I suppose I should answer that with another question. Why does the air force use un-manned air craft for espionage? The air force currently has planes that are remote-controlled so the idea that the military will eventually have un-manned machines for combat is not too far off.
did you read about the remote controlled robot 'soldiers' being prepped to roll into battle in Iraq? bomb-disposal robots redesigned with onboard machine guns and possibly rocket launchers, and who knows what else, sent into combat!! precursors to the tracked HK tanks right out of Terminator!!
it won't be long...
__________________ 'The future is not set...'
'I'll be back...'
'Hasta la vista, baby!'
'Come with me if you want to live!'
Sharpshooting robots evoke 'Terminator.' The more pertinent question is how these automated soldiers will transform military conflict.
They've spied on the enemy, sniffed for deadly chemical and radioactive emissions, and sacrificed themselves to detonate terrorist bombs. Now robots are ready to strap on guns and fight the battles too.
This spring, the United States armed forces are expected to deploy 18 Talon robots to Iraq. The semi-autonomous machines will be capable of firing rifles, machine guns, grenade launchers, and rockets with better accuracy than human soldiers. They're the latest step in a surge of battlefield "bots" that are increasingly shouldering the military's most dangerous jobs.
"Terminator" they're not. Only a human soldier using radio controls from a distance has the ability to "squeeze the trigger." But if battle bots ever do take on the bulk of frontline fighting, the results could transform military strategy.
"It's going to change the fundamental equation of war," says John Pike, a security policy analyst who runs the respected website globalsecurity.org. The evolution of war is at its midpoint, Mr. Pike says. "First you had human beings without machines. Then you had human beings with machines. And finally you have machines without human beings."
While robots firing weapons on their own may be a decade or more away, even today's remote-controlled versions have changed the rules, he adds. By turning war into "a video game," the machines make it much easier for soldiers to kill without remorse by putting the human operator at "one remove" from the act of killing.
In the air, an unmanned reconnaissance aircraft developed by the US, the Predator, first flew over the Bosnia conflict in 1995. More recently, Predators have fired Hellfire missiles against ground targets in Iraq.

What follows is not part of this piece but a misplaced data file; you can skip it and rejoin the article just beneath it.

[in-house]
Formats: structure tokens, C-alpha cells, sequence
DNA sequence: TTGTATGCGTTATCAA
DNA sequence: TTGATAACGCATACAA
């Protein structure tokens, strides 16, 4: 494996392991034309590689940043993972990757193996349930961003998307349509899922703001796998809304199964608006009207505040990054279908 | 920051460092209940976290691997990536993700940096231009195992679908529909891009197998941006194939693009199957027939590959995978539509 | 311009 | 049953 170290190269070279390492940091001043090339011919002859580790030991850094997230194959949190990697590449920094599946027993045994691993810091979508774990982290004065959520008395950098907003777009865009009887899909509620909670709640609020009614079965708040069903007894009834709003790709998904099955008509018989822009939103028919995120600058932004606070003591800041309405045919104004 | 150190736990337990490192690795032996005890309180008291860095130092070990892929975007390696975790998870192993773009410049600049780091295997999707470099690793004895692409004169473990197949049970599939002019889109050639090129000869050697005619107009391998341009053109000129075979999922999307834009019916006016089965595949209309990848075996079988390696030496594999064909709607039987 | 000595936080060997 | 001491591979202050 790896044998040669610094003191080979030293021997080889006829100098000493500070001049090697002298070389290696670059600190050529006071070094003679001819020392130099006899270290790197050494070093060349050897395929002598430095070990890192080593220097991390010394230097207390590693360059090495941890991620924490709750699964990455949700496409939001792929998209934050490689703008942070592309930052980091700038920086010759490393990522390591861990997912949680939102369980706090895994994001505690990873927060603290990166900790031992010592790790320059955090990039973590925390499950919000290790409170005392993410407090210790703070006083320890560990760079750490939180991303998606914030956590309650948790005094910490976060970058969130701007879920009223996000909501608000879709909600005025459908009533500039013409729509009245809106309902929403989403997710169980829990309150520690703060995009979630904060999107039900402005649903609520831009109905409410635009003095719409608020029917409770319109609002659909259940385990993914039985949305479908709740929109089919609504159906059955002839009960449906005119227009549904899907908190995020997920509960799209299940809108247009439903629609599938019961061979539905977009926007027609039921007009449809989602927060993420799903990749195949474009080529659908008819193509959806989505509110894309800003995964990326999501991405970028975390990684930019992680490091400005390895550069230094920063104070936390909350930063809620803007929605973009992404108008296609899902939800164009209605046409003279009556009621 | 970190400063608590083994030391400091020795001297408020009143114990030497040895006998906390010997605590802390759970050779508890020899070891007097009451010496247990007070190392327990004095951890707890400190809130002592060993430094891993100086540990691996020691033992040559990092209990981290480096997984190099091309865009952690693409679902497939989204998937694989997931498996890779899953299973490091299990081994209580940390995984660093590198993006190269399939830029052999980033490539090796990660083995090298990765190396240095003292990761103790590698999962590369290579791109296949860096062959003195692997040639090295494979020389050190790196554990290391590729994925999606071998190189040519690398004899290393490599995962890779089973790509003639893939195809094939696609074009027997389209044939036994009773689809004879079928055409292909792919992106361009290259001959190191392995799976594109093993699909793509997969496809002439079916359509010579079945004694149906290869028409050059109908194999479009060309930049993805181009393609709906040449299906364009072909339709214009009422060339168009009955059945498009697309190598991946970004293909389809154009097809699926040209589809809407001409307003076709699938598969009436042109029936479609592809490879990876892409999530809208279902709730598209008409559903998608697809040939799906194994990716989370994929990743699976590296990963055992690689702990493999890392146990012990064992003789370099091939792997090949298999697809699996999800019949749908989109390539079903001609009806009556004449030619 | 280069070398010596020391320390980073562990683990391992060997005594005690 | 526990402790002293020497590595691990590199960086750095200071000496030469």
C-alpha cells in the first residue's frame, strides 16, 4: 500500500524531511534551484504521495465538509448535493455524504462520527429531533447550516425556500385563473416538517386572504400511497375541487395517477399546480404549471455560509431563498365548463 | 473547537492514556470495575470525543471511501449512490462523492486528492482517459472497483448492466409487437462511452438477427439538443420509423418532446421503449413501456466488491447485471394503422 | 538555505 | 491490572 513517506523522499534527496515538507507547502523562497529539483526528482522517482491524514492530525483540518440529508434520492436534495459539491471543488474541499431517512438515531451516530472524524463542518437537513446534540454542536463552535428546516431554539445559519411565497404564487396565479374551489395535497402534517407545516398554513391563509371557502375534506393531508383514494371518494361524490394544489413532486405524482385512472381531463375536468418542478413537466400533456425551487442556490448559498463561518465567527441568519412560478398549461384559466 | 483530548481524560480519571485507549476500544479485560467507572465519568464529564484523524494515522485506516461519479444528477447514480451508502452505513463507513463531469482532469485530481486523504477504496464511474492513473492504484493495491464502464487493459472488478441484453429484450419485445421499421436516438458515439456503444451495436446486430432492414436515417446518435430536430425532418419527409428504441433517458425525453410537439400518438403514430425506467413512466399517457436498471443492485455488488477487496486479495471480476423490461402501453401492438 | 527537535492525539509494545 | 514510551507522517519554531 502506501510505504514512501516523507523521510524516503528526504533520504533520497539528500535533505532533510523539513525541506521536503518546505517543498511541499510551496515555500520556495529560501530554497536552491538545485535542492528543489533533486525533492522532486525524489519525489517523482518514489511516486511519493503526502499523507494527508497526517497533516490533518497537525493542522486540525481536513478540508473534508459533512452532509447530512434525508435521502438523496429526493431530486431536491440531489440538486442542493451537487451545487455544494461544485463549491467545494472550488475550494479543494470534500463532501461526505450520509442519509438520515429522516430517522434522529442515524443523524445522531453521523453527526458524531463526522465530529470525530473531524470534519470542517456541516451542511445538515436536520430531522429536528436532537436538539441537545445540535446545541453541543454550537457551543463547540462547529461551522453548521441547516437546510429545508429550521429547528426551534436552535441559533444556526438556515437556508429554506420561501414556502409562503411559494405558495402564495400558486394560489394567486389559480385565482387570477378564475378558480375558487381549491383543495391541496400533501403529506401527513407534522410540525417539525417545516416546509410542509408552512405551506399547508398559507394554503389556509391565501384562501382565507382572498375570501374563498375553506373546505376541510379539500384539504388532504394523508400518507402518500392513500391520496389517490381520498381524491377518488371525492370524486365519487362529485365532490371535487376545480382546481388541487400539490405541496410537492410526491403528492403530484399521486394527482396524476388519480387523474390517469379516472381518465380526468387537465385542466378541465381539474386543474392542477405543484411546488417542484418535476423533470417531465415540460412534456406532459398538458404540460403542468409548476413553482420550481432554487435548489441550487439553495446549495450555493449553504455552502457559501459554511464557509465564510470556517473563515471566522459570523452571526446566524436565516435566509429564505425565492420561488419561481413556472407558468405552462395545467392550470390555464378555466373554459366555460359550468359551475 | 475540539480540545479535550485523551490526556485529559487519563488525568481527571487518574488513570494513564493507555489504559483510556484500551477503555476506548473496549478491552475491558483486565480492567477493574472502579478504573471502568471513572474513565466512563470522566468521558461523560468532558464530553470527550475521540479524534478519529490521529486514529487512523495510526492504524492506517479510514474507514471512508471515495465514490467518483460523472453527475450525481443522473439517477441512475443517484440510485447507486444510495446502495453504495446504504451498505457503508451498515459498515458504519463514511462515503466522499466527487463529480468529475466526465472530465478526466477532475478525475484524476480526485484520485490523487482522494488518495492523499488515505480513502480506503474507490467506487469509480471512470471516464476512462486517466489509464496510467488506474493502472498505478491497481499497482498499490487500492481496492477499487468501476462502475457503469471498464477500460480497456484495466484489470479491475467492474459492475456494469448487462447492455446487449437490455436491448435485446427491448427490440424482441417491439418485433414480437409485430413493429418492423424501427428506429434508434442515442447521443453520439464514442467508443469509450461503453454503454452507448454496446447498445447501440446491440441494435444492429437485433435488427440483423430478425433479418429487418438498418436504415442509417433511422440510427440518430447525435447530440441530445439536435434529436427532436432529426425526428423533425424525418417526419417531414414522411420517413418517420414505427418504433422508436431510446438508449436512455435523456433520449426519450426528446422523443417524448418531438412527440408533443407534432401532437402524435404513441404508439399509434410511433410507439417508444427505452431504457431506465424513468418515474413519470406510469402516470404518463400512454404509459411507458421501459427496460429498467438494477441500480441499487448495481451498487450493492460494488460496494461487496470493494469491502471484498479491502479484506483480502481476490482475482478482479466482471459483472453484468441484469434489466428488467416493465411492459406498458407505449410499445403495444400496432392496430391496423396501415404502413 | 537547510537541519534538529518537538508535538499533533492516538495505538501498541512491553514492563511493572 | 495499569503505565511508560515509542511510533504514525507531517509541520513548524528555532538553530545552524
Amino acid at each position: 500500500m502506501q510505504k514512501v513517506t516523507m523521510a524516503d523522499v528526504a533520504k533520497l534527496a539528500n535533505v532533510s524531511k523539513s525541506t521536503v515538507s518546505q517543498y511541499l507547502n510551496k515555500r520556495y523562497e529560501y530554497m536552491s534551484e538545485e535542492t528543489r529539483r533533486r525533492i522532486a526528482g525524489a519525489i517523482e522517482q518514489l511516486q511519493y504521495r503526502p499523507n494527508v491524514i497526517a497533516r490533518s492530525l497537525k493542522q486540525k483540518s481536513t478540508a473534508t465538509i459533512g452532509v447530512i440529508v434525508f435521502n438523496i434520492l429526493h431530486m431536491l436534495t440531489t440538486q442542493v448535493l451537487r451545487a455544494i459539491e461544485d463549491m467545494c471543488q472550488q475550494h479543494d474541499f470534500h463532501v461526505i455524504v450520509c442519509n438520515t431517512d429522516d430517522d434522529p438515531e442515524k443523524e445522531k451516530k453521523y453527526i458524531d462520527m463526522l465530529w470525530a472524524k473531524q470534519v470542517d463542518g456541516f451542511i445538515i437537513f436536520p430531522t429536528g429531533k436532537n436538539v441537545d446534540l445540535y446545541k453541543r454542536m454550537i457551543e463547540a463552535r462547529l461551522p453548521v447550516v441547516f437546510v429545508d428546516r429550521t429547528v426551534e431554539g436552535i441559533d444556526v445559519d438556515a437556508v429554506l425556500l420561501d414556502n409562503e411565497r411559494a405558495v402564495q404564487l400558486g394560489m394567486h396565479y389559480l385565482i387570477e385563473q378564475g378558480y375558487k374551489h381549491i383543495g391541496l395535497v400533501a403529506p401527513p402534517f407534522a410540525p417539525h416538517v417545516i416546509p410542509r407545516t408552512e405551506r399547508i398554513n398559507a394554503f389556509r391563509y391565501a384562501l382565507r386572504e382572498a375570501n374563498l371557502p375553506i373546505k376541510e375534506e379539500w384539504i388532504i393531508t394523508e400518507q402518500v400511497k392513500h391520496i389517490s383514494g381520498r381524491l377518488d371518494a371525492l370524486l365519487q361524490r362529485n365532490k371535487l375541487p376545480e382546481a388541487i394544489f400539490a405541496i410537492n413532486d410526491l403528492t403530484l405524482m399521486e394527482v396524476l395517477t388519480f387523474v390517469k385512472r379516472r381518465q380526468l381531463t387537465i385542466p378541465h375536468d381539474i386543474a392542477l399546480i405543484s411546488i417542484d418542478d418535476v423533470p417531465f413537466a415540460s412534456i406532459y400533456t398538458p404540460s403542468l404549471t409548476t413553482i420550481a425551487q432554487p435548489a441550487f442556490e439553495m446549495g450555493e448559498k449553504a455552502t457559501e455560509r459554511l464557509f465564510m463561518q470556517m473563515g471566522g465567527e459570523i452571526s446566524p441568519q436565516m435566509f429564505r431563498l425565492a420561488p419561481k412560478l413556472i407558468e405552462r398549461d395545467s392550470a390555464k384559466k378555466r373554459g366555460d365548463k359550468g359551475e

Among them: PackBots, a small tracked vehicle made by IRobot Corp. in Burlington, Mass.
Equipped with an arm to grip or carry objects, the machine may probe the carcass of a cow or goat, a favorite place for insurgents to plant explosives. Two small flippers on the front enable it to go up stairs. It's waterproof, capable of driving across shallow rivers, and rugged. One PackBot exploring a cave in Afghanistan fell 25 feet, righted itself, and reestablished communication with its handlers outside the cave, Mr. Angle says. Their computer-guided guns are said to hit their targets with lethal accuracy nearly 100 percent of the time.
No single technological breakthrough is driving the rise in battlefield bots. It's simply that their high-tech components continue to become smaller, faster, and cheaper. The robots are built with so many "off the shelf" parts available to consumers that they're sometimes called "PC bots." Proven civilian technologies like global positioning systems (GPS) are reducing the need to develop expensive proprietary systems.
The US is looking at robots to accomplish three goals: reduce casualties, save money, and perform more effectively than a human could, he adds. A robot that costs more than $200,000 each, such as a Talon, might seem expensive.
Besides the Talons, which have been converted from bomb-disposal bots, other American robots are being developed for the battlefield. R-Gator, built by IRobot, will use off-the-shelf robotics to perform dangerous missions autonomously. The robot, based on the John Deere M-Gator military vehicle now in Iraq, will serve as an unmanned scout or "point man," guard a perimeter, do reconnaissance, or haul supplies up to 1,400 pounds guided by GPS. Operated manually or by remote control, R-Gator can be directed to follow soldiers or a set route. The first R-Gators are scheduled to roll off the assembly line by mid-2005. Full production is planned to begin in 2006.